“If we had a Rocky Mountain strain of wolves—large animals—in the Adirondacks, could they exist without people knowing?” asks Organ of the Fish and Wildlife Service. “My sense is, not for long. There are too many people in the Adirondacks. Someone would see them, hear them.”

The much-debated question of whether wolves should be back in the Adirondacks may eventually become academic, if coyotes can interbreed with Canadian wolves, which many researchers believe they already are doing. The Canadian wolves are smaller than their western counterparts, but still produce hefty wolf-coyote mixes when they interbreed.

“Given that the line between coyote and wolf is getting somewhat blurred, it raises a question of what we’ve got out there,” Organ says.

Opinion is mixed on how much of a problem coyotes pose for humans. They can, and do, feast on household pets, but are they a hazard to people? Some biologists think they might be.

“The next issue on the horizon in New York is going to be eastern coyotes,” says Curtis, at Cornell. “There have been several incidents on the West Coast where coyotes have lost their fear of humans in suburban habitats, and there have been several attacks. Already in New York, we’re routinely losing pets to coyotes.”

Most of the recorded attacks, including one on Cape Cod in 1998, involved children. There have been no recorded coyote attacks on humans in New York, and other researchers point out that nationally, such incidents are still very rare.

“We’re all at much greater danger of being bit or attacked by the dog down the street than we are by black bear or coyotes or wolves or cougars,” says Amaral of the Fish and Wildlife Service.

In parts of Greene County, it’s easy to find people who have seen a mountain lion—or think they have. And it’s easy to look up into the mountains in this region, rising up above the twisting dirt roads and remote pastures, and imagine what secrets might be hidden in the woods here.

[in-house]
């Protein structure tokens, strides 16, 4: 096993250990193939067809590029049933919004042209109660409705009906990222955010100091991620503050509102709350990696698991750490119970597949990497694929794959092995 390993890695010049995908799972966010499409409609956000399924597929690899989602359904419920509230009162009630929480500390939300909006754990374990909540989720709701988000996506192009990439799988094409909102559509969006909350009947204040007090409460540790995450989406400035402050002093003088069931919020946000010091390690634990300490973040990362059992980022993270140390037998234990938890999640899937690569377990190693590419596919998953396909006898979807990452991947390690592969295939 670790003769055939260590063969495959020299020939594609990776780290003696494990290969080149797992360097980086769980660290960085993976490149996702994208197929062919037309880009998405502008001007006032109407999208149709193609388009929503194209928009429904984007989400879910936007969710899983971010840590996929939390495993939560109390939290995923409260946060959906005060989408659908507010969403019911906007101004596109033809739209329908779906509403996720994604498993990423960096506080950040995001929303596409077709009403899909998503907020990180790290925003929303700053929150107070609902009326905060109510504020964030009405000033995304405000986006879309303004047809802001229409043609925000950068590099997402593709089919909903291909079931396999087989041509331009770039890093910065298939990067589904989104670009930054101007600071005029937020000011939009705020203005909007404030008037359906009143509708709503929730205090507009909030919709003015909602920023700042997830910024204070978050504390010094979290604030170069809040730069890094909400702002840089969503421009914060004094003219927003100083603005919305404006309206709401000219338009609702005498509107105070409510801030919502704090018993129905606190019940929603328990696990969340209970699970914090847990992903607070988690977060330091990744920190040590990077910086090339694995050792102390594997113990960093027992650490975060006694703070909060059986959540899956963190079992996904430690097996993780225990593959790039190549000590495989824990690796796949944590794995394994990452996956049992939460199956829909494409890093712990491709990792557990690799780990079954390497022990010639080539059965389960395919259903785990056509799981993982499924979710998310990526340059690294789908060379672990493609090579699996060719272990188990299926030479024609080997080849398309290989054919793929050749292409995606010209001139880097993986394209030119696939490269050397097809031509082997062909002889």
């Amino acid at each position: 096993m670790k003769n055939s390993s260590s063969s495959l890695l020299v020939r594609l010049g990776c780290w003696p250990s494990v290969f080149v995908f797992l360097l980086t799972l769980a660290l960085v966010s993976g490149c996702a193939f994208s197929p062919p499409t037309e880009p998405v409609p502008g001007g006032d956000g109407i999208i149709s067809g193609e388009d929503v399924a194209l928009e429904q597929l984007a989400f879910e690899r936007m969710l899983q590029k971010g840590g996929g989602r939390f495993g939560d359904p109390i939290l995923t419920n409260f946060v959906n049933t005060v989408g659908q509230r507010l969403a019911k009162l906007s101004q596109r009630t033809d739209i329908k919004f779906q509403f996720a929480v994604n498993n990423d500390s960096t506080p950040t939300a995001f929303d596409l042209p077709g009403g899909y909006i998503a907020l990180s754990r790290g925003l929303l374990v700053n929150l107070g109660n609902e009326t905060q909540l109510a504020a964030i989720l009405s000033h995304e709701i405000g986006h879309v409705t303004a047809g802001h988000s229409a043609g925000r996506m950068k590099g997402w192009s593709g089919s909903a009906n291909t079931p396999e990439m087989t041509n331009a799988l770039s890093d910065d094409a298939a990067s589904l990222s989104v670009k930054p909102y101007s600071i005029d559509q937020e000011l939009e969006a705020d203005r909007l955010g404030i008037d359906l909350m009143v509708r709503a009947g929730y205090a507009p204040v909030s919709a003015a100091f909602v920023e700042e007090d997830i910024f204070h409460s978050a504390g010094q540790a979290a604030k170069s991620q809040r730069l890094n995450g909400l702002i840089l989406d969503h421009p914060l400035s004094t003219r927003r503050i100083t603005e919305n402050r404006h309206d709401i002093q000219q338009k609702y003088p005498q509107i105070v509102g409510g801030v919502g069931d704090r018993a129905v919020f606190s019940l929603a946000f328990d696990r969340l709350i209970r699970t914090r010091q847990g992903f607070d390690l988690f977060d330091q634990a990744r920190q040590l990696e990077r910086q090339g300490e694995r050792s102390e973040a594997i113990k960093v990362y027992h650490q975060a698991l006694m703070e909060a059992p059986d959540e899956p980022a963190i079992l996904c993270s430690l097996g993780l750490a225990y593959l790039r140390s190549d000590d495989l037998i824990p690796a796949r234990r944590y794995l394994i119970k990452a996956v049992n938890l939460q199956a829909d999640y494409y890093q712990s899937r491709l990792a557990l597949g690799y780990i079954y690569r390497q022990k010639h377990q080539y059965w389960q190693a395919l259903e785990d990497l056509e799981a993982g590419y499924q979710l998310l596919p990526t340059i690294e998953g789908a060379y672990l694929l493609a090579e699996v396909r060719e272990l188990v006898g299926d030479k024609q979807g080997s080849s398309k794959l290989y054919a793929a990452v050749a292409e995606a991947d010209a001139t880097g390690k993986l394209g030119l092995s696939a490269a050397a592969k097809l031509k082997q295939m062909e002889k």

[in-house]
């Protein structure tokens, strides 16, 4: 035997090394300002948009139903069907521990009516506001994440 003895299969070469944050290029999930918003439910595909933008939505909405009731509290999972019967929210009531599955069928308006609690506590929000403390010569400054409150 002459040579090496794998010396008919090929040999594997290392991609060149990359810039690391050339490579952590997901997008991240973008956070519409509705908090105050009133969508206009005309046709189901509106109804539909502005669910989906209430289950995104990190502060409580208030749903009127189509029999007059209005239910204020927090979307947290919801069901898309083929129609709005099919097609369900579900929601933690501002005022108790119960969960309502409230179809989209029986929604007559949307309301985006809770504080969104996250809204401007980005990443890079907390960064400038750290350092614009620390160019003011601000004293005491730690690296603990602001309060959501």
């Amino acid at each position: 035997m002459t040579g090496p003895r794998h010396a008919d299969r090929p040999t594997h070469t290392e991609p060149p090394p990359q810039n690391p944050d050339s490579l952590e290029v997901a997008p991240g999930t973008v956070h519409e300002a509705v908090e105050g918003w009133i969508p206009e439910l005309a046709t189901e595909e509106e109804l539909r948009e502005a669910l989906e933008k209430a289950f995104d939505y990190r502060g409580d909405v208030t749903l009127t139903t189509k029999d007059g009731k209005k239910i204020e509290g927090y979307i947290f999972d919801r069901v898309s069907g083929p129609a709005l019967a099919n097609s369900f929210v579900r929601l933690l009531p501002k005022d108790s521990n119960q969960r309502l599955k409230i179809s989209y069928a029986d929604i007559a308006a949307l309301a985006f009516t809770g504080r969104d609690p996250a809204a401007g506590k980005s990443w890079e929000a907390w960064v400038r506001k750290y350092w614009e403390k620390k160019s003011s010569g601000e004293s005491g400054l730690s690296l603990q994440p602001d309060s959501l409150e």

Les Armstrong, a taxidermist in Durham who grew up in the region, has a 60-pound stuffed bobcat in his living room, which he uses to illustrate how easily someone could mistake a bobcat for a mountain lion.

“That was trapped by a friend right here in the mountains,” he says, nodding at the bobcat, which is about the size of a pit bull.

A mistaken sighting is one thing, however, and tracks are another. Armstrong deals with about 100 hunters a year in the region, through his taxidermy or his side business of dressing deer carcasses for hunters, and he’s heard about mountain lions from too many people not to think they’re out there.

“I’ve talked to people who have seen them, followed their tracks, identified their tracks,” Armstrong says. “A bobcat is going to throw a track down that’s two and a half inches across. A cougar’s track is going to be four inches or larger.”

State and federal wildlife officials take a very cautious approach to mountain lion sightings. When asked outright if mountain lions could be living in upstate New York, five biologists working for state or federal agencies refuse to rule out the possibility, but they are cautious. What people might be seeing, they say, are exotic pets that have gotten too big to keep and have been turned out into the wild. Such animals are unlikely to survive at all, much less form the beginnings of a breeding, natural population, they say.

All five also say it is extremely unlikely that a breeding population of cougars could exist in New York without firm evidence eventually coming to light. No one, they note, has produced a road-killed cougar, or tracks, or a sample of cougar scat (for the non-outdoorsy types, that’s cougar poop) that could be analyzed.

When reminded of this, Armstrong has a ready answer.

“Cats,” he says. “Very rarely do you see a bobcat in the road. They’re just more elusive. They study their prey, they study their surroundings. I’ve never seen a fisher in the woods, but I know they’re around.”